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It appears we've all gone mental

Published Oct. 4, 1994|Updated Oct. 7, 2005

Are you crazy?

Well, not crazy exactly but _ shall we say _ disturbed? Do you have a condition, a syndrome, a mental disorder?

According to DSM-IV, if you've got a heartbeat, you probably do.

DSM-IV is the newest edition of the Diagnostic and Statistical Manual of Mental Disorders, the shrink's bible, the one book you'll be sure to find on the shelf of every psychiatrist and clinical psychologist in the country.

It also will be the most-thumbed book on the shelf, because it's the book your counselor will consult to decide what code to use to bill your insurance company.

But it's more than that; DSM is one way in which we define ourselves, and a look at its evolution suggests that we are in the process of redefining ourselves in a disturbing _ and disturbed _ way.

With each new edition, the number of mental disorders has multiplied. DSM-IV now includes more than 300 mental disorders, more than three times the number in the first edition, published in 1952.

Mental disorders now include everything from "Nicotine Dependence," suffered by smokers, to the "Disorder of Written Expression," which afflicts people who can't write well.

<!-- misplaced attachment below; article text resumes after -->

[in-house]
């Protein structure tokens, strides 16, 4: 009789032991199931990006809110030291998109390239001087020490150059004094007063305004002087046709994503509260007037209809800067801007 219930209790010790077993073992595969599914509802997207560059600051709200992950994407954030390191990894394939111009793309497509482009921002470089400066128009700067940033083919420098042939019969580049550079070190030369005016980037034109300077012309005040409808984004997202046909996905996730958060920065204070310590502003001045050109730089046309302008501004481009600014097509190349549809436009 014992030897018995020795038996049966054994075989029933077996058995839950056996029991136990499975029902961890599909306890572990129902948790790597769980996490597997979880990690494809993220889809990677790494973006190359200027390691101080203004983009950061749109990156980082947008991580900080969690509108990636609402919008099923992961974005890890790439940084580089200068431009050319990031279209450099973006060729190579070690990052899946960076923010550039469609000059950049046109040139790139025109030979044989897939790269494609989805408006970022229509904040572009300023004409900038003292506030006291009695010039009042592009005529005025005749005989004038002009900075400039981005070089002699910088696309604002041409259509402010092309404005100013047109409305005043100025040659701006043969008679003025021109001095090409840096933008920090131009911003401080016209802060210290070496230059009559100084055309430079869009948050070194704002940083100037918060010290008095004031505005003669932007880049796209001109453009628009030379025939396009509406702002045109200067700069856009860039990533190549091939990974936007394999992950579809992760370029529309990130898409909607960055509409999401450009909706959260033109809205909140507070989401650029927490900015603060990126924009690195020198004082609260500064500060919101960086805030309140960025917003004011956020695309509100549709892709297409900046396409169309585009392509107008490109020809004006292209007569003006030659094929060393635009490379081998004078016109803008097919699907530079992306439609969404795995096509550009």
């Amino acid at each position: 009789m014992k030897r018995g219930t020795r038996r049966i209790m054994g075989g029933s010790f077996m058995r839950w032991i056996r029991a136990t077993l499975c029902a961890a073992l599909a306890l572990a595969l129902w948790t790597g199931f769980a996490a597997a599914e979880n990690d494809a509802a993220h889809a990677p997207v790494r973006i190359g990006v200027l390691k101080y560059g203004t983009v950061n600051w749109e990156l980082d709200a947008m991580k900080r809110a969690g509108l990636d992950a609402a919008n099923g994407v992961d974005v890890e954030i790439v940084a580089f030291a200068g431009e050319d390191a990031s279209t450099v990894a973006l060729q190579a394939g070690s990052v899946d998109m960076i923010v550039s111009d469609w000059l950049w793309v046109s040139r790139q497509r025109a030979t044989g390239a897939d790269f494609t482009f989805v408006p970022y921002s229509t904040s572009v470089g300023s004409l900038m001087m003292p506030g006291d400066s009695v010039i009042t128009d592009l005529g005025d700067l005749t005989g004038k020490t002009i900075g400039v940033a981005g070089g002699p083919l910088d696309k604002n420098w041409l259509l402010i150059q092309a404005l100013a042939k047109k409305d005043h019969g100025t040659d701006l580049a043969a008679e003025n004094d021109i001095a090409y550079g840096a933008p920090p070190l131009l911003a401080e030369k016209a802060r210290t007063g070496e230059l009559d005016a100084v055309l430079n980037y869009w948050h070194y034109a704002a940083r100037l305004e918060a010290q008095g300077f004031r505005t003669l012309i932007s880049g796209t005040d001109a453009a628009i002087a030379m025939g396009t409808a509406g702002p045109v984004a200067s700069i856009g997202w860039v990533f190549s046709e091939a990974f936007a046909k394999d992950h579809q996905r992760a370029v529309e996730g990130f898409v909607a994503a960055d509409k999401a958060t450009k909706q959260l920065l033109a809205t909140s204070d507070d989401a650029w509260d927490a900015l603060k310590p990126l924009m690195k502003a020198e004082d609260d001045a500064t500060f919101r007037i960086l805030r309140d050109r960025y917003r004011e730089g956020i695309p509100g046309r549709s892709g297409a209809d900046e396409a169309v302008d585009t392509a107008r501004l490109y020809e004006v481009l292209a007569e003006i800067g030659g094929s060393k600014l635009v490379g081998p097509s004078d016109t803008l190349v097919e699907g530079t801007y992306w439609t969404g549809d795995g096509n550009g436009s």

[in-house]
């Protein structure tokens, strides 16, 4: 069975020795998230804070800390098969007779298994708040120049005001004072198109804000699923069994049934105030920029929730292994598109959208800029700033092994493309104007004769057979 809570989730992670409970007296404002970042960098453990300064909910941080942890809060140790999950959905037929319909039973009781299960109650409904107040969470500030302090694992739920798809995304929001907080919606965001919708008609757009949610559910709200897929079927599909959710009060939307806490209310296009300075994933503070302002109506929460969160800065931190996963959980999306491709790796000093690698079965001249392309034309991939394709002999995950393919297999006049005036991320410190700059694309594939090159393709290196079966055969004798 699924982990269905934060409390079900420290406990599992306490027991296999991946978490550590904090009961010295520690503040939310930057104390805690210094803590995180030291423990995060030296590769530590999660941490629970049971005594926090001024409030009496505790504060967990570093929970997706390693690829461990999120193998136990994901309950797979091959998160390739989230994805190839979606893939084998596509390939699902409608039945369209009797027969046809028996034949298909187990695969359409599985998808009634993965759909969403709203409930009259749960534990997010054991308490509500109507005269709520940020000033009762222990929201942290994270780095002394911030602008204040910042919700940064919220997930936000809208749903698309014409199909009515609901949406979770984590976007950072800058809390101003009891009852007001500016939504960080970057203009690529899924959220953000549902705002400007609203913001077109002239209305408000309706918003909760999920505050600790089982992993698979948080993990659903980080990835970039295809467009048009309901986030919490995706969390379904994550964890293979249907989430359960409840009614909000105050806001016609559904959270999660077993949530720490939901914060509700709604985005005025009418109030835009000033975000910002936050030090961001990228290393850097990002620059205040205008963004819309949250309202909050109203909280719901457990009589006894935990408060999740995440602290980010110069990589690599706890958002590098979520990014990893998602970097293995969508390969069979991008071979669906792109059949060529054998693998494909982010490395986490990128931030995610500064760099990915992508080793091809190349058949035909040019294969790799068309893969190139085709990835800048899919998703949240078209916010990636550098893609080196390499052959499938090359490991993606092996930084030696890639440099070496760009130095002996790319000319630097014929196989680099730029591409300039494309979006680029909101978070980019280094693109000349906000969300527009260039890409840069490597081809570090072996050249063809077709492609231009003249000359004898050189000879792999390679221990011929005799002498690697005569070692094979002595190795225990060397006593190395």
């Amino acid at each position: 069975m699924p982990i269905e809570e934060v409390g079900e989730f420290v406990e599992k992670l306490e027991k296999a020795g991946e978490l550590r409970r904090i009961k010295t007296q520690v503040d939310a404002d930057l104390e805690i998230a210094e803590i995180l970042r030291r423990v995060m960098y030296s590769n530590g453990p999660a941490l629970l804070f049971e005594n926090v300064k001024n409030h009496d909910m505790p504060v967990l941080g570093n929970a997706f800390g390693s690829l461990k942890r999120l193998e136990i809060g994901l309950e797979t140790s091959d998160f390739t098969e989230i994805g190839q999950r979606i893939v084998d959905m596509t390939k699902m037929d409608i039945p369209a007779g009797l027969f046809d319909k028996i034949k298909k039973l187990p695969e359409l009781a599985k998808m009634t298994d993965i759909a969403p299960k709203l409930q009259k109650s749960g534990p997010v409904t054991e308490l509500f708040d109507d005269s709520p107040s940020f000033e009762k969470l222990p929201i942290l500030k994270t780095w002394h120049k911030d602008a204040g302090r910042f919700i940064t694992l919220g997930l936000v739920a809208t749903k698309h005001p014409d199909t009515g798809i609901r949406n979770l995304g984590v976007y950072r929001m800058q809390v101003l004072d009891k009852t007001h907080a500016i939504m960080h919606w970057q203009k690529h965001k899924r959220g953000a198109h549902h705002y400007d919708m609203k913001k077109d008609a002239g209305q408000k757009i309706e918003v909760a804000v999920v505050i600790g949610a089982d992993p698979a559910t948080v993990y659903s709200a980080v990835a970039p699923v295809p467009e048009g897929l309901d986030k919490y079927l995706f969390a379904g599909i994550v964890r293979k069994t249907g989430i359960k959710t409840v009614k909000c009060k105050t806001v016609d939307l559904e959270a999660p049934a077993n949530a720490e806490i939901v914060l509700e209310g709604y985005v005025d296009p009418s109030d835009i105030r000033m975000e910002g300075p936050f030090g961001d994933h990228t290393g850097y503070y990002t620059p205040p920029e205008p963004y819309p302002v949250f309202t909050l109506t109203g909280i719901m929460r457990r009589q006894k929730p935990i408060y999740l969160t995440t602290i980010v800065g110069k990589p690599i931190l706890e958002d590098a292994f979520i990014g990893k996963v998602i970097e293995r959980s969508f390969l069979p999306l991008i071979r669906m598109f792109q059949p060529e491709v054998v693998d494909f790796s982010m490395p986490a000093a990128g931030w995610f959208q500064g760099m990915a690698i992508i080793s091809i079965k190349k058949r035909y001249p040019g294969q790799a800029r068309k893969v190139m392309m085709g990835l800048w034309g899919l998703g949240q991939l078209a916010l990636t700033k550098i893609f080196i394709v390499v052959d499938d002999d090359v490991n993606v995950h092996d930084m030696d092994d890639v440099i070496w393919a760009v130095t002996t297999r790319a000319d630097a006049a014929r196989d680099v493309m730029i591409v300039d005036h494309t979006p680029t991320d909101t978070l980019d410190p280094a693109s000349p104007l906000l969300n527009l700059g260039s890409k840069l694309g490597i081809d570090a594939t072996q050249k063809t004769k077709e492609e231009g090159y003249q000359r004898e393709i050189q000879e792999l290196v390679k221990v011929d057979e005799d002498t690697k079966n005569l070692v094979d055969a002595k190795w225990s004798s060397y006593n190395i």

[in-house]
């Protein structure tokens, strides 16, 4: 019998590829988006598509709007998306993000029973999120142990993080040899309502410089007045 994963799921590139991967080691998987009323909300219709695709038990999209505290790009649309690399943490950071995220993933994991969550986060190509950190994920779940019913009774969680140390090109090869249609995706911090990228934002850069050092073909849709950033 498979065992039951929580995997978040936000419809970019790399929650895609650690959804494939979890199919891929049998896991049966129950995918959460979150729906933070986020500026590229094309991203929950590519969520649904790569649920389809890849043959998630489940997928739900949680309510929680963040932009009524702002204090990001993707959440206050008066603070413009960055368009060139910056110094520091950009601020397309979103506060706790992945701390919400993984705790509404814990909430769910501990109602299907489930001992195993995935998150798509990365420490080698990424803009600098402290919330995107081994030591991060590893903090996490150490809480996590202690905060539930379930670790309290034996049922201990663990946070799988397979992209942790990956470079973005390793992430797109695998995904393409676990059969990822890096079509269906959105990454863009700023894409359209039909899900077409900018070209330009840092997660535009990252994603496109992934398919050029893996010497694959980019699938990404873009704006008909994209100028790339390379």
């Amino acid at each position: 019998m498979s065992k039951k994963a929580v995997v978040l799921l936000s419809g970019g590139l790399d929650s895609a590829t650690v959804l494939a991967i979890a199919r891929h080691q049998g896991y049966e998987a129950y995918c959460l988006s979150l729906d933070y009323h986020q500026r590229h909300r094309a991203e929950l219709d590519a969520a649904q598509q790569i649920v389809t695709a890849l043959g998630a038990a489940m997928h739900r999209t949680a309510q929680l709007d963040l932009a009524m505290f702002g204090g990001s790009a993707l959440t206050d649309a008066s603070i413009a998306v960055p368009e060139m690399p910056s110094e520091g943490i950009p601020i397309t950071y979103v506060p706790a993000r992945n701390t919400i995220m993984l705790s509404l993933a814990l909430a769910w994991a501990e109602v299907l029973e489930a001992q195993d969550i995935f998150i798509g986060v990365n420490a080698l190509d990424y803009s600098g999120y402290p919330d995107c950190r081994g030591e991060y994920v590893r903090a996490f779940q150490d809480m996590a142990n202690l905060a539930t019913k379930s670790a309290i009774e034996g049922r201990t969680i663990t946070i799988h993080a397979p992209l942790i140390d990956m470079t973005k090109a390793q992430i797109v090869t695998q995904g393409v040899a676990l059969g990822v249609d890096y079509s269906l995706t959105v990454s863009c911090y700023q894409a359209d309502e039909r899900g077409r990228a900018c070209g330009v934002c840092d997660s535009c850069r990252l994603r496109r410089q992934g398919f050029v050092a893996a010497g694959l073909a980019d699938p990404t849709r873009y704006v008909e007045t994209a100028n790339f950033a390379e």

"We're all crazy. Yeah, it's as common as the common cold," says Herbert I. Kutchins. "And these fellows are telling you that we're all crazy, and we all need a little help, and it's not so bad to be crazy. Crazy is normal."

Kutchins, at California State University, Sacramento, and Stuart A. Kirk, at the University of California, Los Angeles, are professors of social work whose book, The Selling of DSM, lambastes the philosophy and the methodology (or lack thereof) behind the manual.

But in a way, DSM is only a reflection of a growing trend in our society: to pathologize everything.

The American Psychiatric Association, which publishes DSM, warns readers that the manual is "not meant to be used in a cookbook fashion."

But that warning is followed by a series of recipes.

Do your children lose their temper? Argue with you? Refuse to comply with your rules or requests? Deliberately do things to annoy people? Blame others for their mistakes or misbehavior? Get angry or resentful? Act spiteful or vindictive?

If they have exhibited four or more of these symptoms over the past six months, then, according to DSM-IV, they may very well be suffering from "Oppositional Defiant Disorder," code number 313.81.

And how about you? Have you always been bad at math? Did your math scores drag down your SATs and keep you out of the Ivy League?